by | Jul 9, 2021 | Safer Renting

Follow on Social Media

Periodically I get emails or twitter messages out of the blue, from people asking if any jobs are going at Safer Renting, from people with a keen interest in getting involved in the fight against rogue landlords and protecting renters from a variety of thugs, bullies, conmen and general liars.

For those people, or anyone else thinking of doing this for a living I thought, being Friday morning, I would report on our week, a typical working week for Safer Renting caseworkers.

First off the bat we picked up Lisa (not real name). She was renting property and was running into covid related arrears. She approached her landlords who advised her that she would need to leave and offered to provide alternative accommodation if she paid another deposit.

Two men arrived, Lisa packed her suitcases and went to the car park next door to the property to await relocation to her new accommodation but the two men changed the locks and drove off.

Lisa went to the local police, who referred her to the local authority, who referred her to us.

Both the council and our caseworkers tried contacting the landlords by email and phone but nobody was responding.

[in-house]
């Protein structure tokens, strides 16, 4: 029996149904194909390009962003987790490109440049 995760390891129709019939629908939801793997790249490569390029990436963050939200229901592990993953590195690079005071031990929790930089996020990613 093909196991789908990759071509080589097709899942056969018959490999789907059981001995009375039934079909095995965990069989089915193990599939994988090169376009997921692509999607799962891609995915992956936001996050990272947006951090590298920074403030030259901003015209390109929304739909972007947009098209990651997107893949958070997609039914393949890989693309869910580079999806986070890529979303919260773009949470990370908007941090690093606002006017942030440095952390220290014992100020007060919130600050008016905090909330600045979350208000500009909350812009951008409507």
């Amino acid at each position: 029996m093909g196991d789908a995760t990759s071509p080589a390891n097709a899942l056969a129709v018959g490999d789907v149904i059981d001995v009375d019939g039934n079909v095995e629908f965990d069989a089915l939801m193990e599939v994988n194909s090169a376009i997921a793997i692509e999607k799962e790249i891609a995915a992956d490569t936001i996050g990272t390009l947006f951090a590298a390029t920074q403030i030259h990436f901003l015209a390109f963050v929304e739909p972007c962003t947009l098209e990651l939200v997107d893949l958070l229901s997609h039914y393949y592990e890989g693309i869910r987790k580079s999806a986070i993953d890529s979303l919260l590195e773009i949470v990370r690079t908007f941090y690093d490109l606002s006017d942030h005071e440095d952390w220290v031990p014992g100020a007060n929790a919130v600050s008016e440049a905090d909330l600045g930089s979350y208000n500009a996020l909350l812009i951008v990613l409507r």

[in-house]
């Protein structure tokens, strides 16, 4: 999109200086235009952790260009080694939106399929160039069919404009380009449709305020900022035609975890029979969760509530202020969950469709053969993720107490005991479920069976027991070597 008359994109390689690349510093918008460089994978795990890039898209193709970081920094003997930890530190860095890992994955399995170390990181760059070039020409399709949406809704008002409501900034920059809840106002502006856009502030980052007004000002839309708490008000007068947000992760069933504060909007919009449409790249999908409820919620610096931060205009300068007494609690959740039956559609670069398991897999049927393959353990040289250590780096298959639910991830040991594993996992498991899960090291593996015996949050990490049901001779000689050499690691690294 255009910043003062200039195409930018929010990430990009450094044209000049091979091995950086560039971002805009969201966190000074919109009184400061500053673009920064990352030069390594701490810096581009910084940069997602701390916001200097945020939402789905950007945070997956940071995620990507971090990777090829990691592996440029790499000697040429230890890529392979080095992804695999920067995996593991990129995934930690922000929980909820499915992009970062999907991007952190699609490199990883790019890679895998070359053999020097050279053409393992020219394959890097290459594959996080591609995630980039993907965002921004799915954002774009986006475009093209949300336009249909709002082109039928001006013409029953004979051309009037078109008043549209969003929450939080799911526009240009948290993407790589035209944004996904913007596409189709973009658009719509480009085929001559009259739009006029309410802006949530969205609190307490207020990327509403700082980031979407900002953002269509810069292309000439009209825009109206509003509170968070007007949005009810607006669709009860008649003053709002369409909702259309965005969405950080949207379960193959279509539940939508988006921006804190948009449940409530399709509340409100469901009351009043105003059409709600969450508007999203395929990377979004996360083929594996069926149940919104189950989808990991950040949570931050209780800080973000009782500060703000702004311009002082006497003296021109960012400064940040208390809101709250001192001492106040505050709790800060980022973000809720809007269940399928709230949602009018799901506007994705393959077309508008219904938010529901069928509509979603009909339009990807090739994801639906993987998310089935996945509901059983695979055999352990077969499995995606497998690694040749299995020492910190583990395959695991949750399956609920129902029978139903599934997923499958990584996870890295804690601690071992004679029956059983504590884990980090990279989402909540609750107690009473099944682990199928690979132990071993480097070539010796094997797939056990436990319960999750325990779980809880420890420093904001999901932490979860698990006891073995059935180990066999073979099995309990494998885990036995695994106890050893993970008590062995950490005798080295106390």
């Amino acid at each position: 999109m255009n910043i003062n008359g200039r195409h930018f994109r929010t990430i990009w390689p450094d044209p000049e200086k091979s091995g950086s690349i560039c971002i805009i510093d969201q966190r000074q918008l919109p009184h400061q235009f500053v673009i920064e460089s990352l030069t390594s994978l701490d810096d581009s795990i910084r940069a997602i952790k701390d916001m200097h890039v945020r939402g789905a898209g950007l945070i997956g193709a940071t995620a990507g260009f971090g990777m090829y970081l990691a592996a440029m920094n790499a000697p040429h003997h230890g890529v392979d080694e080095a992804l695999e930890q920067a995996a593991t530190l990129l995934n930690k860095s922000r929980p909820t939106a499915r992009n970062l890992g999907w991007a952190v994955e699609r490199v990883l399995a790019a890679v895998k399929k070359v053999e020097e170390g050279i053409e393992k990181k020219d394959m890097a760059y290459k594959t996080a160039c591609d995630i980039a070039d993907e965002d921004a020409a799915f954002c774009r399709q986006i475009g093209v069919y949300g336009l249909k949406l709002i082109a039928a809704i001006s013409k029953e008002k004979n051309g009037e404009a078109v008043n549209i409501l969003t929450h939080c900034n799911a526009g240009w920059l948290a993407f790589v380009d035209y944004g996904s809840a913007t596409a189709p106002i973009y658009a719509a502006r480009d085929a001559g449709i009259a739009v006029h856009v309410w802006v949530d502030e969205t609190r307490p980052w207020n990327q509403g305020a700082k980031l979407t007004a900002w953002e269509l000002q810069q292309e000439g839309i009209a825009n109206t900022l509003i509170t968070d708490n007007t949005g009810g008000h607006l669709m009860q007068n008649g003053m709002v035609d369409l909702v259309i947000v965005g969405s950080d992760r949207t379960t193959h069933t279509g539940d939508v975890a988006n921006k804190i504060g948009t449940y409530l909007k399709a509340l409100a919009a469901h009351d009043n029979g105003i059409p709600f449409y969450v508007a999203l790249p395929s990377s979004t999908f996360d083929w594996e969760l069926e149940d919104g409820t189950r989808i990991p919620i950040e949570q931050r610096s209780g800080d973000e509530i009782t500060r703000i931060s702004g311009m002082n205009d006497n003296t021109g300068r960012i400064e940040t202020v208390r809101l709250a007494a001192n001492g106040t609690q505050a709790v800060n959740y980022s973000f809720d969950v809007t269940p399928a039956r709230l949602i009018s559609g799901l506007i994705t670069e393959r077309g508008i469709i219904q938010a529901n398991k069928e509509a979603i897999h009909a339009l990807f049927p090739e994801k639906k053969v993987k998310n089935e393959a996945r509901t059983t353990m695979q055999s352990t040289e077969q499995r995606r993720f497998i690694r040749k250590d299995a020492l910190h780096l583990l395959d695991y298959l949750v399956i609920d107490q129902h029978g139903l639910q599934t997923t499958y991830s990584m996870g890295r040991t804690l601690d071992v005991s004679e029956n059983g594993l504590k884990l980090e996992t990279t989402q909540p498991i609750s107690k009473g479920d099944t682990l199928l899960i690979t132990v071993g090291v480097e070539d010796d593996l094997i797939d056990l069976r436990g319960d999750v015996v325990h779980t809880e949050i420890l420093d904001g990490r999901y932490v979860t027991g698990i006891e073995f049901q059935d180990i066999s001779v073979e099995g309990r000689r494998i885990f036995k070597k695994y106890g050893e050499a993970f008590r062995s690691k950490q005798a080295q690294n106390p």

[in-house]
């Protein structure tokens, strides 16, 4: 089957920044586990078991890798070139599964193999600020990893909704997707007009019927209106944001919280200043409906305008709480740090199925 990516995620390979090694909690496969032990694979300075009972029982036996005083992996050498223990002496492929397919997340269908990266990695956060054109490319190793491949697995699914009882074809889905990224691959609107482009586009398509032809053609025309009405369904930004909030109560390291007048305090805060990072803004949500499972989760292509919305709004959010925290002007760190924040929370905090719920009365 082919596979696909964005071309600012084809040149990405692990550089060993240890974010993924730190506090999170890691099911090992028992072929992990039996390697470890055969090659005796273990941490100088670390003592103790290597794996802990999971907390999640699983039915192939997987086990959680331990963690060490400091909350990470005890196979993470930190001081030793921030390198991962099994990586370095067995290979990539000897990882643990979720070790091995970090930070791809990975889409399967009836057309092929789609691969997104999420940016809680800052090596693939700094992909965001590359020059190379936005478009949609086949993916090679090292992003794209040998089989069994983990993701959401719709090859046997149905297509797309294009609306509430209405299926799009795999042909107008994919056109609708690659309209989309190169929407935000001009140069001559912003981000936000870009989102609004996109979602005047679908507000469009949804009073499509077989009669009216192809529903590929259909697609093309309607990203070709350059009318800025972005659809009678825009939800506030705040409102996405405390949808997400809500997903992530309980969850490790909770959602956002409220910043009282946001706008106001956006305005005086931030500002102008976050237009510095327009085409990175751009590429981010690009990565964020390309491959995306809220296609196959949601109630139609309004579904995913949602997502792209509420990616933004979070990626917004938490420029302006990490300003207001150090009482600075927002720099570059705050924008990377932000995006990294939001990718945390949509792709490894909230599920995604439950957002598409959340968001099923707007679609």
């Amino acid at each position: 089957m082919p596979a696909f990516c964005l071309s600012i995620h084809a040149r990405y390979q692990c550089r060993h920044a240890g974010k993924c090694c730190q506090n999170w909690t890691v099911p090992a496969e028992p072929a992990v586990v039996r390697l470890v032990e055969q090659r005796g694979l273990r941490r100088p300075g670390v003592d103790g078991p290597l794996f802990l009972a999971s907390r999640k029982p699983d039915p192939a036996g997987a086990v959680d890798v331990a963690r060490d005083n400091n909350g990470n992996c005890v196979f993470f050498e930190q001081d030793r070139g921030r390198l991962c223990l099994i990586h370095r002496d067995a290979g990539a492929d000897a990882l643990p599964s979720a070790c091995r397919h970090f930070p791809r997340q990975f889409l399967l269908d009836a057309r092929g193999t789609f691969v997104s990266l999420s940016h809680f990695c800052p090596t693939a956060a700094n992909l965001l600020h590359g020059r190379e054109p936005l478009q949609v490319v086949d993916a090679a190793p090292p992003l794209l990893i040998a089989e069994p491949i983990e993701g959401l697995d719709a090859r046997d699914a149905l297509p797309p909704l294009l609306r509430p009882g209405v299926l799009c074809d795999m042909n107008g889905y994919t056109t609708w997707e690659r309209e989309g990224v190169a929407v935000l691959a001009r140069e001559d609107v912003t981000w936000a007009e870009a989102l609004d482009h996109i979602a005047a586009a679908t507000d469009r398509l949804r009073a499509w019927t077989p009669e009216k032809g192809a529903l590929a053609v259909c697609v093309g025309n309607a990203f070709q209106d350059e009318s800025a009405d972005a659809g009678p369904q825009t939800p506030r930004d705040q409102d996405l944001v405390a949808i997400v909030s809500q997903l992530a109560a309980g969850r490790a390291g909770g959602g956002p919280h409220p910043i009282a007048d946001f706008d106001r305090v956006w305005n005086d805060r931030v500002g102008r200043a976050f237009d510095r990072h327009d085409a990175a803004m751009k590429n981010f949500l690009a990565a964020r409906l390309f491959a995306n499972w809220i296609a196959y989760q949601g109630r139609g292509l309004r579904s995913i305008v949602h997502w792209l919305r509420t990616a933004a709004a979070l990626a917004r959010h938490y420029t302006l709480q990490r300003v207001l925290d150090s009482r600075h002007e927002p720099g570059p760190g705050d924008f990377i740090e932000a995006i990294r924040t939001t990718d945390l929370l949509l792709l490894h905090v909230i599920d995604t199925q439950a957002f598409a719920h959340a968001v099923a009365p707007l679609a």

We checked the address for the landlord provided on her tenancy agreement and ascertained that it had not been their genuine address since 2009. They were effectively, completely off the radar, so unable to verify any other than the fact she had an extant tenancy and the locks had been changed without due process, we called the ever reliable Richard, our contract locksmith.

Our caseworker went to the property, met tenant and Richard who exercised rights under s6 of the Criminal Law Act 1977 and changed the locks back, allowing her to re-occupy. All of this happening under watchful eye of presumably friends of the landlord who were filming activities with their phone.

We wrote warning letter to landlords and sent to what address we had that might actually be them. Nothing happened for a couple of days but then landlord’s turned up again, this time with a new renter to view the property, surprised to find Lisa back in.

We now have their undivided attention.

They are as usual proclaiming themselves to be the victims and making counter allegations but have so far failed to address why they drove off and left her with her suitcases and why they put a fake address on her tenancy agreement.

Lisa still in occupation, landlords circling but probably too tight to pay for legal advice. A Mexican stand-off at the moment.

Then we get Grace (not real name) renting a flat above a shop. Grace is sitting watching TV when smoke starts coming up from the shop below. She calls fire brigade who attend and discover a cannabis farm in the shop. All utilities are disconnected, particularly the gas for obvious reasons.